It is still a relatively rare experience to see a Working Class drama that invests its characters with a profound and complex, even a poetic interior, life, but from the first moments of Richard Hawley and Chris Bush’s Standing at the Sky’s Edge when a workman stops to greet the beauty of the dawn and the sound of birdsong, it is clear that this is no ordinary representation of
Working Class life. Set on what was a council estate in Sheffield, Park Hill, where the last residents were lured out in the early 2000s, Hawley and Bush’s musical imagines three stories lived across 60 years in one flat and the changing social and political circumstances that affects the individual lives during their time as residents as well as the changing face of Britain during
this period. Most importantly, the writers invest each of these scenarios with a deep and wide-ranging humanity supported by Hawley’s often soulful composition that gives these Working Class lives both resonance and significance in ways that theatre rarely manages to achieve.
What gives purpose to these stories is the changing political climate and the governmental elections that decisively shape the fortunes of the residents of Park Hill as well as the broader decline of the physical structure in which they are contained, noting the shifting patterns of Sheffield itself. It opens with the optimism of people moving into their new homes in 1960, 1989 and 2015, enjoying the promise that this opportunity to begin a new life brings, yet the clock soon ticks forward, eating up the years and taking each set of characters to the eve of a Conservative election victory in 1979, 1992 and 2017 that shatter these expectations and facilitate the social ruin of a once happy and desirable estate.
By the twenty-first century, time and policy has erased the Working Class tenants, turning the building into a commercial endeavor sold to wealthier escapees from London, dulling the social history of this both illustrious and notorious location. Aligning crisis moments in the lives of the inhabitants with these decisive political changes is effective and affecting in a story that reflects the state of the nation at key moments since the Second World War and the ultimately disastrous effects of Conservative governments on ordinary people who in class, wealth and geography are far from the seat of power. But these themes are subtly woven through Act Two as time moves on again to the end of 1986, 2005 and 2019 where the consequences of personal and political decisions play-out.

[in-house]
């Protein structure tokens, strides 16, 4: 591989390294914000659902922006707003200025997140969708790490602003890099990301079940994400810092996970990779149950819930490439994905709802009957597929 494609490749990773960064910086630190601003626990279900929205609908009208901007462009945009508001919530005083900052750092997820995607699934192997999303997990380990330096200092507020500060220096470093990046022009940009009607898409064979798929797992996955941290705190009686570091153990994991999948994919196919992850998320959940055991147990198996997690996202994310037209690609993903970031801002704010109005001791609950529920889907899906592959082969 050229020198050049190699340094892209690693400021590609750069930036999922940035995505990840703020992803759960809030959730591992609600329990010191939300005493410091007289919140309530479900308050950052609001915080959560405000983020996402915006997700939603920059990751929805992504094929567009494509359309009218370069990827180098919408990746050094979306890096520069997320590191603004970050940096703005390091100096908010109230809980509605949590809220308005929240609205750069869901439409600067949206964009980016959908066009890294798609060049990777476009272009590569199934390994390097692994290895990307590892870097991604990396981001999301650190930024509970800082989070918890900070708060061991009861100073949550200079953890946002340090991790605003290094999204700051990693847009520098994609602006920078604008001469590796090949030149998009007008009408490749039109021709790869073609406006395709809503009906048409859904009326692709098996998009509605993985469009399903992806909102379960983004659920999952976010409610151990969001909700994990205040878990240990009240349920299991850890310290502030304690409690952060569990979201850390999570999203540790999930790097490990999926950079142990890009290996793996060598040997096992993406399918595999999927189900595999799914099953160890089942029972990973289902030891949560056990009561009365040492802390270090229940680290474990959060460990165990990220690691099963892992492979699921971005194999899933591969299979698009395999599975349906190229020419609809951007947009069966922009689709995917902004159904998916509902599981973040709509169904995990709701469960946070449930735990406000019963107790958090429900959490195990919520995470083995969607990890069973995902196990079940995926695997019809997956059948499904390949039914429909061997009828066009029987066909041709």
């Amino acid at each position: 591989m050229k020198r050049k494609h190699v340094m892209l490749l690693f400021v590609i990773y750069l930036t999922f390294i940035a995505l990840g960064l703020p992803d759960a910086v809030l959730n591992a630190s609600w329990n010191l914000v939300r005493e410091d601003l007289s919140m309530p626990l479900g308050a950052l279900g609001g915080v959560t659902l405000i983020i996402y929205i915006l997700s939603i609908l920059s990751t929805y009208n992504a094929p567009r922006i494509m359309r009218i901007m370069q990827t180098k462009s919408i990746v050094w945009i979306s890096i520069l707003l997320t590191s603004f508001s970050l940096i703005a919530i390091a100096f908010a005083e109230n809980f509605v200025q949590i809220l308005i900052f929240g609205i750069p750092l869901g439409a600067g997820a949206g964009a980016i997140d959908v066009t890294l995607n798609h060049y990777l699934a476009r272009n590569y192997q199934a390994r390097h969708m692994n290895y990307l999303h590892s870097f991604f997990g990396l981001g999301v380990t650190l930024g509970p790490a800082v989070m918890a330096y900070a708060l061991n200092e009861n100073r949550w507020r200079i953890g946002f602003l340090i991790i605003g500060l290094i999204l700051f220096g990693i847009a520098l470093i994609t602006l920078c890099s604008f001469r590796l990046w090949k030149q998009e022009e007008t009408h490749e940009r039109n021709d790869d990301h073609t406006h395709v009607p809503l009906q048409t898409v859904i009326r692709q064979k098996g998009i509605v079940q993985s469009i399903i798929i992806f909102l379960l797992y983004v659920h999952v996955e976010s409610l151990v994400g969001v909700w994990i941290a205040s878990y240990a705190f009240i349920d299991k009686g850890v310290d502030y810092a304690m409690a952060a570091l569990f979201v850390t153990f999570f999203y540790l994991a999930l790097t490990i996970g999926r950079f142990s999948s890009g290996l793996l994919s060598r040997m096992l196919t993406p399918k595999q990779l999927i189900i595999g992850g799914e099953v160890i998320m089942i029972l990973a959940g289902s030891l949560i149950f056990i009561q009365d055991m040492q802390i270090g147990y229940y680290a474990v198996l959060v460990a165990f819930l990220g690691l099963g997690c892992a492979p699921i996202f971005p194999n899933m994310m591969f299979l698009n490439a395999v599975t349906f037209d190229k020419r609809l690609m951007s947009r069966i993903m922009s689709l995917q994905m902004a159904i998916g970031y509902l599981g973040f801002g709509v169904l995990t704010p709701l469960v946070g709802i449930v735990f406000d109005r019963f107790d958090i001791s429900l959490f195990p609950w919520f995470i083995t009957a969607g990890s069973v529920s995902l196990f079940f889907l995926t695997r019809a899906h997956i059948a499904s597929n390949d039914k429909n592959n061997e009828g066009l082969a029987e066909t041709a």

Standing at the Sky’s Edge is lightly navigated by a narrator, the Estate Agent who introduces the final resident Poppy to her now chic brutalist home, a device used to coincide with the changes of years, helping to move the audience’s understanding along, the infrequency of which gives the role a Greek chorus feel able to step back from the day-to-day dramas the characters are living through to make more explicit or ominous statements about the changing face of Sheffield and its potential consequences for the residents of Park Hill. It works in a similar way to the Narrator in Blood Brothers, deepening this sense of the profundity and importance of Working Class lives that Hawley’s lyrics in particular evoke.
Directed by Robert Hastie and performed on a semi-staged set by Ben Stones, the action takes place simultaneously in the living room and kitchen of a flat, one space which all three residents occupy at the same time but decades apart, allowing scenes and stories to overlap while occasional activity from the wider estate bleeds in through the invisible walls. Choreographer Lynne Page uses these moments to create the bustle of multiple lives happening side-by-side with residents passing by, above and around, a changing community that surrounds the inhabitants of this particular flat which gives a sense of scale to Standing at the Sky’s Edge by adding an unexpected macro non-verbal texture to the micro stories that Hawley and Bush create.